The priority process in the first few days of incubation is the growth of oyster mushroom mycelium – after all, it was introduced into the substrate in large quantities.
Then grow microorganisms that survived the heat treatment of raw materials. They enhance the release of heat, water and carbon dioxide.
The amount of carbon dioxide in the first stages of incubation is not monitored and regulated – it can reach 5000 or more.
The oyster mushroom block overheats due to the vital activity of pathogens, that is, the temperature inside the substrate rises uncontrollably.
If you can’t lower the block temperature as described below, you most likely have an incorrect heat treatment of the substrate.
Read about heat treatment.
The content of the article
We contribute to the processes of correct and rapid growth of the substrate by creating certain conditions for incubation.
The most convenient and predictable way to regulate the climate is to set a certain temperature in the incubator and keep it constantly.
The temperature must be indicated by the mycelium manufacturer in the passport for the strain.
The temperature at which the mycelium grows rapidly in the substrate ranges from 18 (for winter strains) to 22-23 degrees.
It is important for you to choose a specific value from this range, and keep a certain temperature for the entire incubation period – for example, 22 degrees.
If in winter it is difficult for you to maintain such a temperature, set 19-20 degrees, but not lower.
What happens if the temperature is lower or higher than optimal when growing oyster mushroom blocks?
Some types of mold and bacteria are activated in the substrate at low temperatures. But oyster mushroom mycelium grows slowly. Therefore, the substrate overgrows unevenly and has spots.
Bacterial or mold infection may begin – it depends on the quality of the substrate treatment.
Even if we assume that the raw materials are steamed perfectly and the blocks overgrow without defects at a temperature of 12-15 degrees, you will lose time.
Since the mycelium will germinate into the substrate at this temperature not earlier than in a month.
Temperature higher than optimal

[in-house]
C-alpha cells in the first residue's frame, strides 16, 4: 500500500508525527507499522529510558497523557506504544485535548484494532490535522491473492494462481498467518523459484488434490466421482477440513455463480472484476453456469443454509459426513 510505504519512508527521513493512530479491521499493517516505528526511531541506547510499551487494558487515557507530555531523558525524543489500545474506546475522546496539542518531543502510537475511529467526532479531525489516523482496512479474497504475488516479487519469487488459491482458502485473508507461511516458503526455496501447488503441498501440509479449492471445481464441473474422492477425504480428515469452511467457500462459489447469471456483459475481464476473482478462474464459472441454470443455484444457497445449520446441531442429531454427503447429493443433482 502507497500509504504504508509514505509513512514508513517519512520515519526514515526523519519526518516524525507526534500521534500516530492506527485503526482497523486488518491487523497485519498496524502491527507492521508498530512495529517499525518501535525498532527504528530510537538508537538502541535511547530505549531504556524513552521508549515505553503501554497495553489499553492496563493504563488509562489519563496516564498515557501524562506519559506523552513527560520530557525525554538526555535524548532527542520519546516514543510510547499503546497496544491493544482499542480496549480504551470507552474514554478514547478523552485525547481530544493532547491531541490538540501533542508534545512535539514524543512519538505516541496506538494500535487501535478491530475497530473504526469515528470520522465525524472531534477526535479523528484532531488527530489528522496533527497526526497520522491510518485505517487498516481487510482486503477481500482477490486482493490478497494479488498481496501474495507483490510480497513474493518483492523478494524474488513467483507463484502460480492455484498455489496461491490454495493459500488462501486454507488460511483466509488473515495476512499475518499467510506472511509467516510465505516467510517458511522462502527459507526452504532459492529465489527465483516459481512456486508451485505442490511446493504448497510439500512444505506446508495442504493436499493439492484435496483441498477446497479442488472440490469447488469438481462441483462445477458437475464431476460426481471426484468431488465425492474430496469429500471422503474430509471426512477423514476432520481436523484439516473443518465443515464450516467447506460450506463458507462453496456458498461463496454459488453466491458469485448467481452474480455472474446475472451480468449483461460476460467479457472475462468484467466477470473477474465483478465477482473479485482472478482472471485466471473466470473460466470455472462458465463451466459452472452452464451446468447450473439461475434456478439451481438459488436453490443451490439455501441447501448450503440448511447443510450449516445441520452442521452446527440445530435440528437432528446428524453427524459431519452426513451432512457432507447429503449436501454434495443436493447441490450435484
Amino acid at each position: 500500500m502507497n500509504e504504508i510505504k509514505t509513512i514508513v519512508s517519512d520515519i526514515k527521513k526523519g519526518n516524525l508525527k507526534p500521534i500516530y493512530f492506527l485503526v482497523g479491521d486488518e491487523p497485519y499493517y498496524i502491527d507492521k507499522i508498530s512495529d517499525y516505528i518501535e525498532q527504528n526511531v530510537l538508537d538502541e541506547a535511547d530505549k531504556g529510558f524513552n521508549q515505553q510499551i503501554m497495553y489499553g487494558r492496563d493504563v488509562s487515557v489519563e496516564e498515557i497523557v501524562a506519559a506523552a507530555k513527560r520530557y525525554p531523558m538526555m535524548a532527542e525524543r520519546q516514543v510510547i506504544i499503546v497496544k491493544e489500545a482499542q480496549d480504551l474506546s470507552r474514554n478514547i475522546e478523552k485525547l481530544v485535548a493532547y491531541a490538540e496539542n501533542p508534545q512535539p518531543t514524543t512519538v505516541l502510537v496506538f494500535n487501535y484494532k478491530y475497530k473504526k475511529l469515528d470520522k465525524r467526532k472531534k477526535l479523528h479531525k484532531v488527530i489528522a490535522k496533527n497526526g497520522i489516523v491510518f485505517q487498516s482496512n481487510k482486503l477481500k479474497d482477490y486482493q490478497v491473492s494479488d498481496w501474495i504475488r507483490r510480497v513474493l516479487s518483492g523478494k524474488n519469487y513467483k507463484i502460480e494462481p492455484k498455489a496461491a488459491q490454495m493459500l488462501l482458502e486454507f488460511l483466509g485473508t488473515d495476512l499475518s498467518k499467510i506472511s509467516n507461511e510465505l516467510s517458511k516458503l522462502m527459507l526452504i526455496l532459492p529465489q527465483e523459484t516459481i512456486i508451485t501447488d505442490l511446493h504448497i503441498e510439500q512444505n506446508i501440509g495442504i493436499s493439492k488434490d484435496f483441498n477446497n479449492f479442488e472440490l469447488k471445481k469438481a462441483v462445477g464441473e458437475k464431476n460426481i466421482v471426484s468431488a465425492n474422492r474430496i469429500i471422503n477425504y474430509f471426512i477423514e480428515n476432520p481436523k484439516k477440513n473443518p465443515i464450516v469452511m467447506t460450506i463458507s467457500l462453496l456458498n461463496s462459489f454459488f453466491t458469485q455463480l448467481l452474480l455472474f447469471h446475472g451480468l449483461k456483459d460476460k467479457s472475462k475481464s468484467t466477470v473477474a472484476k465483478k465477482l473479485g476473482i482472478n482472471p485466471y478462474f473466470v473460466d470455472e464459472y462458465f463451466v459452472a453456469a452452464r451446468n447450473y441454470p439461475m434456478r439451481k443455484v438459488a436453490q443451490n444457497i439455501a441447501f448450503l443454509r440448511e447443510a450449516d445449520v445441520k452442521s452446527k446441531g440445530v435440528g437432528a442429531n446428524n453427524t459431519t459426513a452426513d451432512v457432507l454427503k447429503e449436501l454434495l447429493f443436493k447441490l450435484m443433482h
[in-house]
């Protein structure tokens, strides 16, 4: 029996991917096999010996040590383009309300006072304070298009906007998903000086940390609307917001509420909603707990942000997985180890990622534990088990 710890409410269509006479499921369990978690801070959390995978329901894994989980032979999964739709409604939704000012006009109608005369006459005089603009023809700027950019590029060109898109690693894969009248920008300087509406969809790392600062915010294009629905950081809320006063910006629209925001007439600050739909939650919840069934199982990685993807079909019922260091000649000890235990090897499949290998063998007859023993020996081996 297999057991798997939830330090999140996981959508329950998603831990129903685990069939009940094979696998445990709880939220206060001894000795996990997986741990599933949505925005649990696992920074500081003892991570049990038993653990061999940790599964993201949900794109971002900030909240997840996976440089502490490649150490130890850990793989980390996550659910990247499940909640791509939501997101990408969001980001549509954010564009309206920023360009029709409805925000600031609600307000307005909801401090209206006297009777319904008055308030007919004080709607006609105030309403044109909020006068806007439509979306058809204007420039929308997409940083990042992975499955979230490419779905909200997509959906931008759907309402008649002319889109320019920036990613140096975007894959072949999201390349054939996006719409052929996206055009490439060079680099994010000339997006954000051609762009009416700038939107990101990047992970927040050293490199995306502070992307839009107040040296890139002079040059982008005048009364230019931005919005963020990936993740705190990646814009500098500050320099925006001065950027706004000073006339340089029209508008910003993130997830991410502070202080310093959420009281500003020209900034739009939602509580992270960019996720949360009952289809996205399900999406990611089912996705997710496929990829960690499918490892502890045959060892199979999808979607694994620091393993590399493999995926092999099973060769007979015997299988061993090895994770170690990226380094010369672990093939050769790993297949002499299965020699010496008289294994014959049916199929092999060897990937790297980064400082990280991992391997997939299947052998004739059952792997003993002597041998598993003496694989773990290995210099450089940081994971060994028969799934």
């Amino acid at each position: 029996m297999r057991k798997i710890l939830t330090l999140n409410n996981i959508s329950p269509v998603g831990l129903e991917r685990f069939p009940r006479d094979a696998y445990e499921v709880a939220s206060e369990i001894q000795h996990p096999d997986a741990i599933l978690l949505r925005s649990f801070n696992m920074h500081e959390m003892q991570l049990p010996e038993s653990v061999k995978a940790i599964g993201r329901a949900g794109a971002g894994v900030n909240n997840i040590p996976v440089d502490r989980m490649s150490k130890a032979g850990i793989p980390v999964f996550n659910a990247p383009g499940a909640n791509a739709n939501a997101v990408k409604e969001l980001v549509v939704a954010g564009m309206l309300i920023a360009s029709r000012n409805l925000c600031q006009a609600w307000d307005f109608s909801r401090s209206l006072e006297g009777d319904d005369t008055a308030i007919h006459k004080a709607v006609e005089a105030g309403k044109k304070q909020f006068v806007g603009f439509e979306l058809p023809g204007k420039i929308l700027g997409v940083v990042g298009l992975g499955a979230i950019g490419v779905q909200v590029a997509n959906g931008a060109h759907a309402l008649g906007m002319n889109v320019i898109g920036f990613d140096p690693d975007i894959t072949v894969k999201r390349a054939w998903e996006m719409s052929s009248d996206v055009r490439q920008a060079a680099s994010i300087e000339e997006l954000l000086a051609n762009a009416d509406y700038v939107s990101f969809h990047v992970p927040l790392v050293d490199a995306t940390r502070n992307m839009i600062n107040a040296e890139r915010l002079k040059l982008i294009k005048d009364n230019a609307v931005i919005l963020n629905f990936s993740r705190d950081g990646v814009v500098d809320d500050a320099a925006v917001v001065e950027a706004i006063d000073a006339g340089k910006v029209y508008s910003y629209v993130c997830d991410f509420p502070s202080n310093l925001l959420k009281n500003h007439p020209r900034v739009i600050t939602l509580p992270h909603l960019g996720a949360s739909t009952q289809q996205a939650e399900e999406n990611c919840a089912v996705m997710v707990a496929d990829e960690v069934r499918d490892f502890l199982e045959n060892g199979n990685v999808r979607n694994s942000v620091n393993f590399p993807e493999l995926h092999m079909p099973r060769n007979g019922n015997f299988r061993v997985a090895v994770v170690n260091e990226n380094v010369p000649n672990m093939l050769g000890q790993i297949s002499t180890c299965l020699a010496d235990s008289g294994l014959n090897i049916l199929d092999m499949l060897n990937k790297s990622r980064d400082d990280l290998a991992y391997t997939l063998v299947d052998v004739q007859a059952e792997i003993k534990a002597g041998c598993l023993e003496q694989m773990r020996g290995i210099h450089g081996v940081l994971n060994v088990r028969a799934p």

You can keep the temperature 23-24 degrees.
Then the mycelium grows even faster, but the probability of overheating of the substrate is much higher.
If the blocks are heated at this temperature, it will have to be lowered to 21-22C. Only this should be done gradually, since sudden cooling provokes the release of water under the film.
If the air temperature in the incubator is above 25C, the growth of the mycelium will be inhibited due to the fact that in the center of the block the temperature will be at least 36-37C.
Mycelium may die if the temperature is not reduced to 32-33C within 30-40 hours.
If you are preparing raw materials by pasteurization or sterilization, it is possible that the temperature in the block will not rise above 33 degrees.
Therefore, you must determine at what air temperature in the incubator primordia appear earlier and the yield is higher.
Oyster mushroom mycelium is a living organism. It absorbs oxygen from the air in the process of growth and respiration. It also emits CO2 and water. In this case, self-heating occurs and mushroom packages can “fog” from the inside – moisture condenses under the film. In part, this is also due to the growth of a large number of other microorganisms present in the processed raw materials.
If the heat treatment is carried out correctly, there will be no problems with overgrowing when moisture condenses under the film.
The incubator room must be equipped with a ventilation system.
Until the last stages of the incubation period, it works in recirculation mode to remove heat from the blocks and mix the air.
The mycelium develops normally if the peak temperature in the center of the package is from 28 to 32 degrees. This temperature usually lasts about 1.5-2 days, then begins to decline.
This occurs 6-9 days after inoculation.
It is not necessary to specially lower the temperature of the oyster mushroom substrate.
If the raw materials have undergone the correct heat treatment, the temperature will drop by itself, as a result of the fact that the mycelium has grown and has ceased to release so much energy.